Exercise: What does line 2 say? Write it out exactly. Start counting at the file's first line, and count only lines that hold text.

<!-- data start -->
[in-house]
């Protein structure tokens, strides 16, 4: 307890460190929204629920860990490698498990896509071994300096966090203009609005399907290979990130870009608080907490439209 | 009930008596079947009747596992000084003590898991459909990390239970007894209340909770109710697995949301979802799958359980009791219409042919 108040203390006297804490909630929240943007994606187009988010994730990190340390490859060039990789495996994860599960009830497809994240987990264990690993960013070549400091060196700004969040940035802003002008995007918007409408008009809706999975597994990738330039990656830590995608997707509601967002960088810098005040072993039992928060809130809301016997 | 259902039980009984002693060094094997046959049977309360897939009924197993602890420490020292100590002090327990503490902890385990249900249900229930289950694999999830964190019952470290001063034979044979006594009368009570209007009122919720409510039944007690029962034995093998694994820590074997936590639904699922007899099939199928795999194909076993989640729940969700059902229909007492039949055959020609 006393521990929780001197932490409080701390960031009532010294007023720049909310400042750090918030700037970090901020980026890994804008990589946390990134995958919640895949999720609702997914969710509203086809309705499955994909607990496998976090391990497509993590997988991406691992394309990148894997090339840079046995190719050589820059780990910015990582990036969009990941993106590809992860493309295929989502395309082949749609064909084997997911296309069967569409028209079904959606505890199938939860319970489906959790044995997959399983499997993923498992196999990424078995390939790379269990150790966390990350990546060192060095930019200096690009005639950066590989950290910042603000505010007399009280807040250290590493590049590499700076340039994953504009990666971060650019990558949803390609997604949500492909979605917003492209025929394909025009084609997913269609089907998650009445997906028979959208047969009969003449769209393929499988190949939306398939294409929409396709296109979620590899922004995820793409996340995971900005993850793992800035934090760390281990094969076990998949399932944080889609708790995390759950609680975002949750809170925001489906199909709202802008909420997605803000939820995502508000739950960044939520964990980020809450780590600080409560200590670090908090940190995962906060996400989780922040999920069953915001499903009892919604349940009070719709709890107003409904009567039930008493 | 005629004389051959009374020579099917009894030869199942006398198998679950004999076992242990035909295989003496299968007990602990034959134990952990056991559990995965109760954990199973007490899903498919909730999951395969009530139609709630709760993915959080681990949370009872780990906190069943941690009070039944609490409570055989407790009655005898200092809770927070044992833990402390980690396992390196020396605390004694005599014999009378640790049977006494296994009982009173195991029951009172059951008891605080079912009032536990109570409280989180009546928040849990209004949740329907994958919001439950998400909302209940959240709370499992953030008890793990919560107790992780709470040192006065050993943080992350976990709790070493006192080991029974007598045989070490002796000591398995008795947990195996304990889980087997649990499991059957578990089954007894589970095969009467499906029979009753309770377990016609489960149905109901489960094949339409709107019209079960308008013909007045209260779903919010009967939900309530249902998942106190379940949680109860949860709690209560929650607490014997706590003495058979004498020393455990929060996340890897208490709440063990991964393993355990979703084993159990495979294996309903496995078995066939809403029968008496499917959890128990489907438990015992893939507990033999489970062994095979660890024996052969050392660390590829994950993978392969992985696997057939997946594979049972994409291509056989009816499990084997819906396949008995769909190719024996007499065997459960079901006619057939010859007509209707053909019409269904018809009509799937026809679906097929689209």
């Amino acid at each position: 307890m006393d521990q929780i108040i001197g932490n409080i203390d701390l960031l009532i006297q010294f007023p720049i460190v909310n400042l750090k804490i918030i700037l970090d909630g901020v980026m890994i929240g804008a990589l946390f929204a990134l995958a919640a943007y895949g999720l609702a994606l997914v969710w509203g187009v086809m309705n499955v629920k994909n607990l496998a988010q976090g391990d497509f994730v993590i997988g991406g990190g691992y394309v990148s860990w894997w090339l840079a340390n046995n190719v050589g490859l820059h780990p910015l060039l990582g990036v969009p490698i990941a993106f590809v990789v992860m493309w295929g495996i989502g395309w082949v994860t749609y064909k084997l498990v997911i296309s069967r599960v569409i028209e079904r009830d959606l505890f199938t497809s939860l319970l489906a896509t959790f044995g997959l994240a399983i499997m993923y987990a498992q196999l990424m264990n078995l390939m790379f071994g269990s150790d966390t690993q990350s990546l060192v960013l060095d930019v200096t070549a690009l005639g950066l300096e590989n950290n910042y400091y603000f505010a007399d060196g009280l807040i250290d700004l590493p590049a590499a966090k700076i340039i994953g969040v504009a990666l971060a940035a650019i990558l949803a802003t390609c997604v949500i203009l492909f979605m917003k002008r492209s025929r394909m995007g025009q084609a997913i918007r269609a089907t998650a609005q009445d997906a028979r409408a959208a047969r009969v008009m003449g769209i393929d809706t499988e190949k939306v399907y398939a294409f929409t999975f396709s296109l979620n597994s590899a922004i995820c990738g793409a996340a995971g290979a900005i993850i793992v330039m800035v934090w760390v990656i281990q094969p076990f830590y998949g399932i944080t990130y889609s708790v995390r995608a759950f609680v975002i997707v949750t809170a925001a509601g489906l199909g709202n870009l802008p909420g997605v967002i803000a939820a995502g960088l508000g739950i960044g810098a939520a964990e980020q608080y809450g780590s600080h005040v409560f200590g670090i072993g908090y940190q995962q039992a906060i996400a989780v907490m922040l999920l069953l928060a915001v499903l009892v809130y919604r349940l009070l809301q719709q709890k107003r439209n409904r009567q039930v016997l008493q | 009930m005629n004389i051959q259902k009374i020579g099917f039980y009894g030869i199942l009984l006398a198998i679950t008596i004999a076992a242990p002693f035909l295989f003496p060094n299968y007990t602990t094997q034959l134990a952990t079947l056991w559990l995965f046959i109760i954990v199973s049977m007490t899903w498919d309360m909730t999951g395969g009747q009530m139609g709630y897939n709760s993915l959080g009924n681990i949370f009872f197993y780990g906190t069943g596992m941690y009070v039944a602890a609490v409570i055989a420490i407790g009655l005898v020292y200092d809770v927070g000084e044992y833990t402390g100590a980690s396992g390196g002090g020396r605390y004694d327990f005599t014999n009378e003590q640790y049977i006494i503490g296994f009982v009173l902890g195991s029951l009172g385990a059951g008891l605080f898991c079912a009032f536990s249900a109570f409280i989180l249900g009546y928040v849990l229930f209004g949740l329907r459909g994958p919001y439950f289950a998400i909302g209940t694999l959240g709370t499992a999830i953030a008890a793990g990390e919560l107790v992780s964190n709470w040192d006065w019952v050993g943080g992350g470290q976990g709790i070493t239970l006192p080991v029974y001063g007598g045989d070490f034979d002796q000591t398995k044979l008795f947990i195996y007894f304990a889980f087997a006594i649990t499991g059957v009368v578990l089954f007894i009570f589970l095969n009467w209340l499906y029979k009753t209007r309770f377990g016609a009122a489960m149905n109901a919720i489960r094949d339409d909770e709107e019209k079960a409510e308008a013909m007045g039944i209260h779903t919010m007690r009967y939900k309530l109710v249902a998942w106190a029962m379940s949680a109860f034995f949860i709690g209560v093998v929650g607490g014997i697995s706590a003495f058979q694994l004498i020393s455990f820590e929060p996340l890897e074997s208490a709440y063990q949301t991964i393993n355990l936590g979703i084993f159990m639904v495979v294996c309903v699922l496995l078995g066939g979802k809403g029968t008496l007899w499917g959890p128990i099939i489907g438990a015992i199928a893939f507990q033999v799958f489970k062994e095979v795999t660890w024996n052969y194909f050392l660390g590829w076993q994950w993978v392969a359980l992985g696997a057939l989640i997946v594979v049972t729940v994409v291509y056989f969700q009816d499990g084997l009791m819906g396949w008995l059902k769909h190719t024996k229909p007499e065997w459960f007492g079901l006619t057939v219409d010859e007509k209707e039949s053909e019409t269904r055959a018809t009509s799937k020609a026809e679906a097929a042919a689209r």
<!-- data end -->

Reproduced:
């Protein structure tokens, strides 16, 4: 307890460190929204629920860990490698498990896509071994300096966090203009609005399907290979990130870009608080907490439209 | 009930008596079947009747596992000084003590898991459909990390239970007894209340909770109710697995949301979802799958359980009791219409042919 108040203390006297804490909630929240943007994606187009988010994730990190340390490859060039990789495996994860599960009830497809994240987990264990690993960013070549400091060196700004969040940035802003002008995007918007409408008009809706999975597994990738330039990656830590995608997707509601967002960088810098005040072993039992928060809130809301016997 | 259902039980009984002693060094094997046959049977309360897939009924197993602890420490020292100590002090327990503490902890385990249900249900229930289950694999999830964190019952470290001063034979044979006594009368009570209007009122919720409510039944007690029962034995093998694994820590074997936590639904699922007899099939199928795999194909076993989640729940969700059902229909007492039949055959020609 006393521990929780001197932490409080701390960031009532010294007023720049909310400042750090918030700037970090901020980026890994804008990589946390990134995958919640895949999720609702997914969710509203086809309705499955994909607990496998976090391990497509993590997988991406691992394309990148894997090339840079046995190719050589820059780990910015990582990036969009990941993106590809992860493309295929989502395309082949749609064909084997997911296309069967569409028209079904959606505890199938939860319970489906959790044995997959399983499997993923498992196999990424078995390939790379269990150790966390990350990546060192060095930019200096690009005639950066590989950290910042603000505010007399009280807040250290590493590049590499700076340039994953504009990666971060650019990558949803390609997604949500492909979605917003492209025929394909025009084609997913269609089907998650009445997906028979959208047969009969003449769209393929499988190949939306398939294409929409396709296109979620590899922004995820793409996340995971900005993850793992800035934090760390281990094969076990998949399932944080889609708790995390759950609680975002949750809170925001489906199909709202802008909420997605803000939820995502508000739950960044939520964990980020809450780590600080409560200590670090908090940190995962906060996400989780922040999920069953915001499903009892919604349940009070719709709890107003409904009567039930008493 | 005629004389051959009374020579099917009894030869199942006398198998679950004999076992242990035909295989003496299968007990602990034959134990952990056991559990995965109760954990199973007490899903498919909730999951395969009530139609709630709760993915959080681990949370009872780990906190069943941690009070039944609490409570055989407790009655005898200092809770927070044992833990402390980690396992390196020396605390004694005599014999009378640790049977006494296994009982009173195991029951009172059951008891605080079912009032536990109570409280989180009546928040849990209004949740329907994958919001439950998400909302209940959240709370499992953030008890793990919560107790992780709470040192006065050993943080992350976990709790070493006192080991029974007598045989070490002796000591398995008795947990195996304990889980087997649990499991059957578990089954007894589970095969009467499906029979009753309770377990016609489960149905109901489960094949339409709107019209079960308008013909007045209260779903919010009967939900309530249902998942106190379940949680109860949860709690209560929650607490014997706590003495058979004498020393455990929060996340890897208490709440063990991964393993355990979703084993159990495979294996309903496995078995066939809403029968008496499917959890128990489907438990015992893939507990033999489970062994095979660890024996052969050392660390590829994950993978392969992985696997057939997946594979049972994409291509056989009816499990084997819906396949008995769909190719024996007499065997459960079901006619057939010859007509209707053909019409269904018809009509799937026809679906097929689209």